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Review: The Wolf of Wall Street

January 3, 2014

By John Corrado

★★★½ (out of 4)

The Wolf of Wall Street PosterThe characters in The Wolf of Wall Street behave like animals, beating their chests and grunting, freely having sex whenever and wherever they can, often under the influence of various drugs.  This is a film that is filled to the brim with content, but I couldn’t think of a more entertaining way to spend 179 minutes with a group of unlikeable people.

Director Martin Scorsese already has several decades of brilliant classics under his belt, yet The Wolf of Wall Street still feels like the work of an adventurous young filmmaker who is just getting started.  The film opened on Christmas Day, and has gotten plenty of positive and negative publicity over the last few weeks.

Based on a true story, the title “wolf” is Jordan Belfort (Leonardo DiCaprio), a young stockbroker who got his start on Wall Street in 1987, being taken under the wing of Mark Hanna (Matthew McConaughey).  But when Black Monday costs him his job, he goes into the business of unloading penny stocks on unsuspecting customers who are equally desperate for a piece of the American Dream.

From here, Stratton Oakmont is born.  Founded with his business partner Donnie Azoff (Jonah Hill), the company quickly rises in the financial world, as their employees become rich on generous commissions from every transaction.  The money goes into funding their wild office parties and numerous addictions, as Jordan sets up an affluent life for himself with his girlfriend Naomi (Margot Robbie).  But as the company becomes increasingly more sleazy and corrupt throughout the 1990s, they attract the attention of FBI agent Patrick Denham (Kyle Chandler), who is determined give them what they deserve.

I’m always impressed by movie stars who continue to take on challenging roles, and Leonardo DiCaprio is electric in The Wolf of Wall Street, his fifth collaboration with Martin Scorsese.  The actor commands the screen with pure manic energy, fearlessly throwing himself into the ribald sexual situations, and even delivering a riotously funny sequence of physical comedy.  Jonah Hill is hilarious, a scene stealing supporting performance that injects pure comedy into the film.  The rest of the large supporting cast is equally strong.  Rob Reiner makes full use of several memorably funny scenes as Jordan’s frugal father, and Jean Dujardin is incredibly amusing as a Swiss banker.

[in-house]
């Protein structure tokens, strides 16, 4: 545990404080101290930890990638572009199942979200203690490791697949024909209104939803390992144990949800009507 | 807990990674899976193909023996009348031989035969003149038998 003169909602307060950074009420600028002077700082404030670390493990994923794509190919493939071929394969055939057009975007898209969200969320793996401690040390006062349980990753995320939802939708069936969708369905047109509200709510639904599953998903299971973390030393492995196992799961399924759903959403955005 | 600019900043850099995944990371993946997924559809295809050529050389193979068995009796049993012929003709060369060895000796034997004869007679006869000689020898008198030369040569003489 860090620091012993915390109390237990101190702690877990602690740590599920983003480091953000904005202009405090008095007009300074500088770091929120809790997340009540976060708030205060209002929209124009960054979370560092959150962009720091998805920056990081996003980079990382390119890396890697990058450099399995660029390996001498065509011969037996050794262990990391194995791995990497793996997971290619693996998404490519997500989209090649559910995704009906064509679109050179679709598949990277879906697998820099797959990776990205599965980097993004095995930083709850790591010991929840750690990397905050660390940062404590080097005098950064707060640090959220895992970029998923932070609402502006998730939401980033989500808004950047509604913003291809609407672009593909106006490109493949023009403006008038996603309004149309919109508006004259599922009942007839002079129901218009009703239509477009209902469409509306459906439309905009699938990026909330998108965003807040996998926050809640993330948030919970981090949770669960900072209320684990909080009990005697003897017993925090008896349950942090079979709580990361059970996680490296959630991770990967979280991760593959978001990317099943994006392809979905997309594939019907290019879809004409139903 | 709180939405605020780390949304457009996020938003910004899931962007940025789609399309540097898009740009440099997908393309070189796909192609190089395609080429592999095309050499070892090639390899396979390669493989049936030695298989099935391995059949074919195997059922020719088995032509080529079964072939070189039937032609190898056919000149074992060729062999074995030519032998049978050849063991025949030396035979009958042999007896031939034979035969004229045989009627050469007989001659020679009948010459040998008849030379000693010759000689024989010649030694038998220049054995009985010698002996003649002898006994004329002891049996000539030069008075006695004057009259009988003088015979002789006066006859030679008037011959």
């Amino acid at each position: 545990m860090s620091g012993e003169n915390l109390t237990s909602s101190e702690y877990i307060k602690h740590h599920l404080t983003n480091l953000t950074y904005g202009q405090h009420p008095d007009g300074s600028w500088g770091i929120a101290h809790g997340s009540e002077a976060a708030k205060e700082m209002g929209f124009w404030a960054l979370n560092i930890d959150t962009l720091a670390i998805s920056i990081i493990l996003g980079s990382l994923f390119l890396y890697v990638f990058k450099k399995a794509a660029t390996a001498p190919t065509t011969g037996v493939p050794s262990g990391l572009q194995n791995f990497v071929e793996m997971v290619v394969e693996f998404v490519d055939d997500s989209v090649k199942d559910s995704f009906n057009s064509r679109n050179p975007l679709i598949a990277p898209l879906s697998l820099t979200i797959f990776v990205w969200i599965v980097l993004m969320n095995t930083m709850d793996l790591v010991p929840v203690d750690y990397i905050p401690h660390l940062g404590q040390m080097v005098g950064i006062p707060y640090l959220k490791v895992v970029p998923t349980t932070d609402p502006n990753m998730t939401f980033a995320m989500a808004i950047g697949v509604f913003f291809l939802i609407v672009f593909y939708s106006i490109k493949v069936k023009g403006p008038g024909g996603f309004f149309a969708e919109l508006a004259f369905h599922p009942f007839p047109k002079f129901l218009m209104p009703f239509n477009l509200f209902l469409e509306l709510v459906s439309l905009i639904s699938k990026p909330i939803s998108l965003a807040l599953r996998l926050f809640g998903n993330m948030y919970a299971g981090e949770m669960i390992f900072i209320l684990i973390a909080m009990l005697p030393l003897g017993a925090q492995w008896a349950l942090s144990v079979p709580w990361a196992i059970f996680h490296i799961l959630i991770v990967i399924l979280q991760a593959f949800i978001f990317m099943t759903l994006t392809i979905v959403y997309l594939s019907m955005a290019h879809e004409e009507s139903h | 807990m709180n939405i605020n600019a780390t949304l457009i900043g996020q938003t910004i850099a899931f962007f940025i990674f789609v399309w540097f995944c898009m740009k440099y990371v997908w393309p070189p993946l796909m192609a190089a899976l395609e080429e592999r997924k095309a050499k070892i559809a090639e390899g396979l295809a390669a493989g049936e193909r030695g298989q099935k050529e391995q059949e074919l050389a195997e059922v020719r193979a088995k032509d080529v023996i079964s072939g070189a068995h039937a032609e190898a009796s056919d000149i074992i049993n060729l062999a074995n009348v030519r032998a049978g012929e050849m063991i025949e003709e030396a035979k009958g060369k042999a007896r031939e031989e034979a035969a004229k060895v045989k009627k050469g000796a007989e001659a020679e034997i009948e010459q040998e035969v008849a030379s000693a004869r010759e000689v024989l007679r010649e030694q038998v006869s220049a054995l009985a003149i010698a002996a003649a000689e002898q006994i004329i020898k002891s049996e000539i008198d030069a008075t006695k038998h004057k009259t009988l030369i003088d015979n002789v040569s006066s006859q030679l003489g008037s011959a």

There were several films in 2013 with characters drastically changing and even ruining their lives to achieve some twisted version of the American Dream, including Spring Breakers, The Bling Ring and Pain & Gain.  But this is easily the crowning achievement among them.  I think watching the reactions to The Wolf of Wall Street come in over the last few weeks have been interesting, as the film has attracted just as many passionate supporters as vocal detractors.  The latter have accused the film of celebrating depravity, with the former group heaping praise upon the stylistic flourishes and crackerjack acting.

The three hour running time feels a little long, and the characters sometimes have to be endured.  These guys are sexist and homophobic, and we find ourselves rooting for the FBI agent who threatens to bring them down.  But by painting these characters on such a large canvas and placing all of their offensive behaviours front and centre, The Wolf of Wall Street becomes a cynical degradation of the very people that some have accused the film of glorifying.  By putting everything on display, the film is satire and social commentary in the guise of over the top entertainment, and for me the very stroke of genius that Martin Scorsese has brought to the table is that he doesn’t try to make us like the characters.

This feels like a Martin Scorsese picture.  There is a clear authorial voice behind The Wolf of Wall Street that unmistakably belongs to the same artist behind such iconic classics as Goodfellas and Casino.  His longtime editor Thelma Schoonmaker has done an excellent job of tying everything together, from the signature close ups and freeze frames, to the sharply written voiceover narration and memorably placed music.  This includes one of the best uses of “Mrs. Robinson” since the song was first heard in The Graduate back in 1967, this time around a cover version by The Lemonheads that represents a different sort of transit ride to close the film.

Working from a dense and multilayered screenplay by Terence Winter, Martin Scorsese has delivered another film that is unafraid of pushing buttons, criticizing the same people that some have accused him of celebrating.  That’s what I admire so much about The Wolf of Wall Street.  This is a darkly hilarious piece of work from a veteran filmmaker, carried by an electric performance from Leonardo DiCaprio.

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